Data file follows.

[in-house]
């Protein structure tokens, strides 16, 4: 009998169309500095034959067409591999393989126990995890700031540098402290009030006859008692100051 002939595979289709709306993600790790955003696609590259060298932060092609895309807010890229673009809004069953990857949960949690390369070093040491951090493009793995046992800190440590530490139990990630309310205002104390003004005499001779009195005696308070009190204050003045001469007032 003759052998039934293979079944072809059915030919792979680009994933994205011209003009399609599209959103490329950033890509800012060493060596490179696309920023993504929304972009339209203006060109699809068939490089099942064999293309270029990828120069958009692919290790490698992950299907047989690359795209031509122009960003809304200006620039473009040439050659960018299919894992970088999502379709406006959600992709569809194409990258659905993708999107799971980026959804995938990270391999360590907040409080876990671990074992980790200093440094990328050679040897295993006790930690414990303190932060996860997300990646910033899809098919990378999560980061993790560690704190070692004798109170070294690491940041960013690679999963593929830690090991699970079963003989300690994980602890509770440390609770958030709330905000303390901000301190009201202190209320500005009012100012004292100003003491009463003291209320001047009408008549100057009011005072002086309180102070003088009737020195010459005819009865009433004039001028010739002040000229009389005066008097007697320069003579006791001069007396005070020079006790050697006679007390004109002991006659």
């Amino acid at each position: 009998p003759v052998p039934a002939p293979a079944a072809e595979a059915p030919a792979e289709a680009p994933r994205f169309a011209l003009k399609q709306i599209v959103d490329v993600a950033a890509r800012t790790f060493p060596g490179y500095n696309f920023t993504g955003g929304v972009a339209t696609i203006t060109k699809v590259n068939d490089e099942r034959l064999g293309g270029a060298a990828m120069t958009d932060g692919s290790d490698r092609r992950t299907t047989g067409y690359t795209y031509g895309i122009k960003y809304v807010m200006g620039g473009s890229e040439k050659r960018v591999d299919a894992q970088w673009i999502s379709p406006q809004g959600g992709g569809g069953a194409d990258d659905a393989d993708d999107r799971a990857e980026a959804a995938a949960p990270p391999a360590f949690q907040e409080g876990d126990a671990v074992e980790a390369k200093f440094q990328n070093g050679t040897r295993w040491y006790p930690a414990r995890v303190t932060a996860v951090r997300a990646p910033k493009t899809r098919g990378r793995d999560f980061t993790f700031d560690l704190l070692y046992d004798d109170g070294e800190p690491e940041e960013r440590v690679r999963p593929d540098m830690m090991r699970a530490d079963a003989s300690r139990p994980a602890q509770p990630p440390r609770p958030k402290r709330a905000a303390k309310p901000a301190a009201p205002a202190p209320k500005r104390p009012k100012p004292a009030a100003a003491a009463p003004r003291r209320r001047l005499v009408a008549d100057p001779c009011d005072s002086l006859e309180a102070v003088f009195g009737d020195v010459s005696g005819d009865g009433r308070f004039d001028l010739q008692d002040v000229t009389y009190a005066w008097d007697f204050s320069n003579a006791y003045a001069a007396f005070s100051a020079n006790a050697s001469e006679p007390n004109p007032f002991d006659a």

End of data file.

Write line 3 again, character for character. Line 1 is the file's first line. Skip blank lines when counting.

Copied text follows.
């Amino acid at each position: 009998p003759v052998p039934a002939p293979a079944a072809e595979a059915p030919a792979e289709a680009p994933r994205f169309a011209l003009k399609q709306i599209v959103d490329v993600a950033a890509r800012t790790f060493p060596g490179y500095n696309f920023t993504g955003g929304v972009a339209t696609i203006t060109k699809v590259n068939d490089e099942r034959l064999g293309g270029a060298a990828m120069t958009d932060g692919s290790d490698r092609r992950t299907t047989g067409y690359t795209y031509g895309i122009k960003y809304v807010m200006g620039g473009s890229e040439k050659r960018v591999d299919a894992q970088w673009i999502s379709p406006q809004g959600g992709g569809g069953a194409d990258d659905a393989d993708d999107r799971a990857e980026a959804a995938a949960p990270p391999a360590f949690q907040e409080g876990d126990a671990v074992e980790a390369k200093f440094q990328n070093g050679t040897r295993w040491y006790p930690a414990r995890v303190t932060a996860v951090r997300a990646p910033k493009t899809r098919g990378r793995d999560f980061t993790f700031d560690l704190l070692y046992d004798d109170g070294e800190p690491e940041e960013r440590v690679r999963p593929d540098m830690m090991r699970a530490d079963a003989s300690r139990p994980a602890q509770p990630p440390r609770p958030k402290r709330a905000a303390k309310p901000a301190a009201p205002a202190p209320k500005r104390p009012k100012p004292a009030a100003a003491a009463p003004r003291r209320r001047l005499v009408a008549d100057p001779c009011d005072s002086l006859e309180a102070v003088f009195g009737d020195v010459s005696g005819d009865g009433r308070f004039d001028l010739q008692d002040v000229t009389y009190a005066w008097d007697f204050s320069n003579a006791y003045a001069a007396f005070s100051a020079n006790a050697s001469e006679p007390n004109p007032f002991d006659a």